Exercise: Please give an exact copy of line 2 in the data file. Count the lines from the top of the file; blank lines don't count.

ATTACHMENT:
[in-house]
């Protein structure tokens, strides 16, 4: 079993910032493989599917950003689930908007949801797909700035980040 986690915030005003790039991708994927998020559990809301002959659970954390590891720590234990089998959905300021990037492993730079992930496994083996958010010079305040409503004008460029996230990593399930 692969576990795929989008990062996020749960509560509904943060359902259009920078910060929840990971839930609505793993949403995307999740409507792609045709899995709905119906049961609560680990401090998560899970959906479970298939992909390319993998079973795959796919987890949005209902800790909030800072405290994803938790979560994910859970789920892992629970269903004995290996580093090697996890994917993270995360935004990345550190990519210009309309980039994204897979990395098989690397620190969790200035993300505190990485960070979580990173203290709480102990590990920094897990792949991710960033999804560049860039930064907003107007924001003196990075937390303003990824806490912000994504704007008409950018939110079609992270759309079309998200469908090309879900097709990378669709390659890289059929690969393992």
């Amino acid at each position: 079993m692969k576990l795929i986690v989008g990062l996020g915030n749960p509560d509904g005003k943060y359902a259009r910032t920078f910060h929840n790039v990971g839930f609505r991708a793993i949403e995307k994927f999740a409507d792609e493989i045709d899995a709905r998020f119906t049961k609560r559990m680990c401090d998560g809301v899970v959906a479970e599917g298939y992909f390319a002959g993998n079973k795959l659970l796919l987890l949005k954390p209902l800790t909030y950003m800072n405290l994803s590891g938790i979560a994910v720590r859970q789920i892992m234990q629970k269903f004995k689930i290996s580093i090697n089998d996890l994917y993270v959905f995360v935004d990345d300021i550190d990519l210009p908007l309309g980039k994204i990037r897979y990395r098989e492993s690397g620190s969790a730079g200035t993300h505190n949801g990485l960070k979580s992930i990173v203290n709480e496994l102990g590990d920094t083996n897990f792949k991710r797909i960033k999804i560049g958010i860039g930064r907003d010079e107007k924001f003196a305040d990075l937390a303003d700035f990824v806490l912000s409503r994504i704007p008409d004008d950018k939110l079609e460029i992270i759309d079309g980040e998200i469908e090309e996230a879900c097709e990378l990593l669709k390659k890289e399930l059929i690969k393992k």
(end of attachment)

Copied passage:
């Protein structure tokens, strides 16, 4: 079993910032493989599917950003689930908007949801797909700035980040 986690915030005003790039991708994927998020559990809301002959659970954390590891720590234990089998959905300021990037492993730079992930496994083996958010010079305040409503004008460029996230990593399930 692969576990795929989008990062996020749960509560509904943060359902259009920078910060929840990971839930609505793993949403995307999740409507792609045709899995709905119906049961609560680990401090998560899970959906479970298939992909390319993998079973795959796919987890949005209902800790909030800072405290994803938790979560994910859970789920892992629970269903004995290996580093090697996890994917993270995360935004990345550190990519210009309309980039994204897979990395098989690397620190969790200035993300505190990485960070979580990173203290709480102990590990920094897990792949991710960033999804560049860039930064907003107007924001003196990075937390303003990824806490912000994504704007008409950018939110079609992270759309079309998200469908090309879900097709990378669709390659890289059929690969393992």